Some Indiana Social Security recipients may face periodic continuing reviews and other types of scrutiny directed toward their disability benefits. In most cases, reviews occur automatically every three to seven years to determine if a recipient is once again medically able to work. While people whose disabilities are considered permanent by Social Security tend to have seven-year review dates, these can come more frequently for others. In other cases, reports that a person was engaging in some type of work may spark a more sudden review of a disability case.
In such instances, the recipient may receive a notice that their disability benefits will be halted because the agency has decided that they are able to return to work. Recipients who receive this type of notice have a right to appeal the decision; they have 60 days after receiving the notice to file an appeal, just like applicants whose benefits claims are initially denied. In some cases, people who appeal the termination of their disability benefits can be successful in receiving Social Security disability once again through a hearing at a state disability agency or before an administrative law judge.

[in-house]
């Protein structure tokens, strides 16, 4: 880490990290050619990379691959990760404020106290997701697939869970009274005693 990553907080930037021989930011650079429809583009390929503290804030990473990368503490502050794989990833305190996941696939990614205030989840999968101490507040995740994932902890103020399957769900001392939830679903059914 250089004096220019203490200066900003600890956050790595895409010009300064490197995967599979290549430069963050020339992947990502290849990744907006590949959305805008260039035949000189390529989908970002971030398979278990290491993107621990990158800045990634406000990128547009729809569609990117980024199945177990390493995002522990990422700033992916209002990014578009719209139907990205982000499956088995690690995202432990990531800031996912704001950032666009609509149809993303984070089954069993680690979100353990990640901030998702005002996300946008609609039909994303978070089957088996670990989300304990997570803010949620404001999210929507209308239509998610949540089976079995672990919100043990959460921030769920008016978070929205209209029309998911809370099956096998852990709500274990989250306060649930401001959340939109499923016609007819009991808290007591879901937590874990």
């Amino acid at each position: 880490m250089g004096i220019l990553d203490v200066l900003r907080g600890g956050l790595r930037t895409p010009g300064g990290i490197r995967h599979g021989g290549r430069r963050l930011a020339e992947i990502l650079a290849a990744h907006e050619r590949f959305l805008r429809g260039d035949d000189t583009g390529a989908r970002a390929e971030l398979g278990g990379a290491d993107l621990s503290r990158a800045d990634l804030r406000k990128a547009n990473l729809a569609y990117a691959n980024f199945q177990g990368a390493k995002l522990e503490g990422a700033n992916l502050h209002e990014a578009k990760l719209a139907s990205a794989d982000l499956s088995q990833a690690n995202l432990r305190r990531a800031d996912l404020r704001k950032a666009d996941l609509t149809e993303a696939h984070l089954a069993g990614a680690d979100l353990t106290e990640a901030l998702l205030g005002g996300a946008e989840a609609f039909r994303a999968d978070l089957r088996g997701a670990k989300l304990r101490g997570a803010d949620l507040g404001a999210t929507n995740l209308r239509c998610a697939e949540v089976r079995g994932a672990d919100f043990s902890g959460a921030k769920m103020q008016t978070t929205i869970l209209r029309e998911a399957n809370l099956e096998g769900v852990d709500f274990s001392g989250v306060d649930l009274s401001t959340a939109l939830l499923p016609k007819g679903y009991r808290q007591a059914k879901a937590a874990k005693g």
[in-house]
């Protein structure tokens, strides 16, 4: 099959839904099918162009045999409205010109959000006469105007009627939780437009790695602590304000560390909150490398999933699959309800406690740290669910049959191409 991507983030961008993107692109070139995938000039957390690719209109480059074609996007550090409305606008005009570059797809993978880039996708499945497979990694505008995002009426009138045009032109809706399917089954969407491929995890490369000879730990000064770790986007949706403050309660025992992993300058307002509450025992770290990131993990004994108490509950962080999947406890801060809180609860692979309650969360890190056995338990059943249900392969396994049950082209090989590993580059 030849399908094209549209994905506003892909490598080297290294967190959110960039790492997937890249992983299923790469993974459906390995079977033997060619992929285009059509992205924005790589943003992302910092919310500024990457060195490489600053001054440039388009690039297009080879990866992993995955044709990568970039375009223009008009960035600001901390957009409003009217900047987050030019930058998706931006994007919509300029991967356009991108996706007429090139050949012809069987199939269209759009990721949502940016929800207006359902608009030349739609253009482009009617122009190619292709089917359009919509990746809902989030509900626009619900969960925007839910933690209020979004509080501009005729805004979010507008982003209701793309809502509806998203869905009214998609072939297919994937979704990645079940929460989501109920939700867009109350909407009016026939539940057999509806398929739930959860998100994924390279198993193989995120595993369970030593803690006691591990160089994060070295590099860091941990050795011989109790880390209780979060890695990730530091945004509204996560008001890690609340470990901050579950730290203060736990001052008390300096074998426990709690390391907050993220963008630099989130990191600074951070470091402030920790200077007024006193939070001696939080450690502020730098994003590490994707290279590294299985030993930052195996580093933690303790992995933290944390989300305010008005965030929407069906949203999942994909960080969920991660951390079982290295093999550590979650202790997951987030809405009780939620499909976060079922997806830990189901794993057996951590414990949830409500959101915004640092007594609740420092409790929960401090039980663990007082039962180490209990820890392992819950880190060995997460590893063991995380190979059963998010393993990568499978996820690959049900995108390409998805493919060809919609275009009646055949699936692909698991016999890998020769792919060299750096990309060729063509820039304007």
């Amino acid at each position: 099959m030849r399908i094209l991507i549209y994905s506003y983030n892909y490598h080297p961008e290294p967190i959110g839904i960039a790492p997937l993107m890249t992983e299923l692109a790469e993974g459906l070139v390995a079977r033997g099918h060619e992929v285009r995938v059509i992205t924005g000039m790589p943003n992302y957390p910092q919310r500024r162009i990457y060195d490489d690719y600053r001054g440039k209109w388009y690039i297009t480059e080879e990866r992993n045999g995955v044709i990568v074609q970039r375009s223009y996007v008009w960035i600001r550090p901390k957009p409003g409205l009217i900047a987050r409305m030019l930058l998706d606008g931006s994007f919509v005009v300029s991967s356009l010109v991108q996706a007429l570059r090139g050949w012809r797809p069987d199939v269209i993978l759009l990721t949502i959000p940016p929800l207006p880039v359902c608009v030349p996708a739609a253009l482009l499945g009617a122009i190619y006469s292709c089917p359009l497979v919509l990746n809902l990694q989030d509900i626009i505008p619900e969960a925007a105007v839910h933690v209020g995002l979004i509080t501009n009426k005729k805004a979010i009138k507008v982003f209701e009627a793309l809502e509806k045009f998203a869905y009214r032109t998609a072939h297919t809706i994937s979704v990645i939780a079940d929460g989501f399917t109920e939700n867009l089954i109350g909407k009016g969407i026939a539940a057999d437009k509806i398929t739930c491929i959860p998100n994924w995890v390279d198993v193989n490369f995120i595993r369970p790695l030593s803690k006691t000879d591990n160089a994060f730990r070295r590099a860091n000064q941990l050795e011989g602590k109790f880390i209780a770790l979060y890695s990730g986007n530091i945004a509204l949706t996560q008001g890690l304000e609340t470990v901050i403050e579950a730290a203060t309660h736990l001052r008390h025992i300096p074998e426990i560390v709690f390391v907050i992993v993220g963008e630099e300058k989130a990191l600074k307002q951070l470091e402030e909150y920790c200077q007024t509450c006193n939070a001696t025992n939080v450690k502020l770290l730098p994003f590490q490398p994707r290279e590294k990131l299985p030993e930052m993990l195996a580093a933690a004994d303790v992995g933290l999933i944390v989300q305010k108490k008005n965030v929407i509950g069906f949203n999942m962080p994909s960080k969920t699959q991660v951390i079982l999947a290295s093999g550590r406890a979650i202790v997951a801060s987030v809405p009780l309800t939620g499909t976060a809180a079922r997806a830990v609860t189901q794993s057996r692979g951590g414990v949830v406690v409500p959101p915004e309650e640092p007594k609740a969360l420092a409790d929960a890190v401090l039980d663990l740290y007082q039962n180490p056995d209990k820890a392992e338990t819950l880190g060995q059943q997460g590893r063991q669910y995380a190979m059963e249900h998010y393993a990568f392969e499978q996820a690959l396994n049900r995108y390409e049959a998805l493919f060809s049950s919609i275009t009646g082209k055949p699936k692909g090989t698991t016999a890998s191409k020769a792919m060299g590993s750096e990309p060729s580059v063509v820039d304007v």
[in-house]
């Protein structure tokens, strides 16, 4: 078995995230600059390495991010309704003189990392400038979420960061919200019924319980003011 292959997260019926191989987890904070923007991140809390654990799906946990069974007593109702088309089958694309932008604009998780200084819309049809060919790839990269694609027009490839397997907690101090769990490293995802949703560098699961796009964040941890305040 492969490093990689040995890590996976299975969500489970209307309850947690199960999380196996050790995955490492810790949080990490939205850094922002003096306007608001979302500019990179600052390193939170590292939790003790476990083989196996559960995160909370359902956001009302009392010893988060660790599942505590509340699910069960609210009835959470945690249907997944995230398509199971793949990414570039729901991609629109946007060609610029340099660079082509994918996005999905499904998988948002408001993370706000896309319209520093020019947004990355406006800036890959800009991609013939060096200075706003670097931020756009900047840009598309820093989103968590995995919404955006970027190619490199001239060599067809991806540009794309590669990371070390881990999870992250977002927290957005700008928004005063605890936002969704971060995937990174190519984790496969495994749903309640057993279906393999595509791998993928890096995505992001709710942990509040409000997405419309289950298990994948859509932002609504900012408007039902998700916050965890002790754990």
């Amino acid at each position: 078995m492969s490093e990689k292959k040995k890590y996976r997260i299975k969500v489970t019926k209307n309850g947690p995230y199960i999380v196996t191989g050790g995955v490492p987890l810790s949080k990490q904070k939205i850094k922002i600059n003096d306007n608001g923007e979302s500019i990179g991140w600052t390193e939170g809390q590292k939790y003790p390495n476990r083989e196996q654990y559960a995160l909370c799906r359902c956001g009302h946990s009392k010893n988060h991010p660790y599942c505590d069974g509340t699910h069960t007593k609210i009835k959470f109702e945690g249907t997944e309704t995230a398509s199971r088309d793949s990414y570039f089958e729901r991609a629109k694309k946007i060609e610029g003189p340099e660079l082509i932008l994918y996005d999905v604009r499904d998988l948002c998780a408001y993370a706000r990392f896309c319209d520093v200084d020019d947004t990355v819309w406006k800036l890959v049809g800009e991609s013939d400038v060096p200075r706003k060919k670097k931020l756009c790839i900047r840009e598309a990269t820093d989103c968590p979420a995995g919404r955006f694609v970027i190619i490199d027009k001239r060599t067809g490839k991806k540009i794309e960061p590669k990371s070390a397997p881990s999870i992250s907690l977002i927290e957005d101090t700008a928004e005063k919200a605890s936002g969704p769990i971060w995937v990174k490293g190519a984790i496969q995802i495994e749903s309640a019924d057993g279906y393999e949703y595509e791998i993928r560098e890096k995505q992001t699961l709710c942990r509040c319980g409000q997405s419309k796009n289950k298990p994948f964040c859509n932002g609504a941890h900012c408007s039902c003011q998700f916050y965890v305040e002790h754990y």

During this appeal period, recipients can choose to request continuation of their payments while the appeal is pending. Many people are essentially forced to choose this option, especially if they are still too disabled to work. Recipients typically have no other income to support themselves. However, if they lose their appeals, they could be required to repay the total sum of these payments to Social Security as an overpayment.
Those who receive a notice of termination for disability benefits do not have to go through the appeal process alone. An attorney handling Social Security disability can help a client present the strongest case possible to retain their much-needed benefits.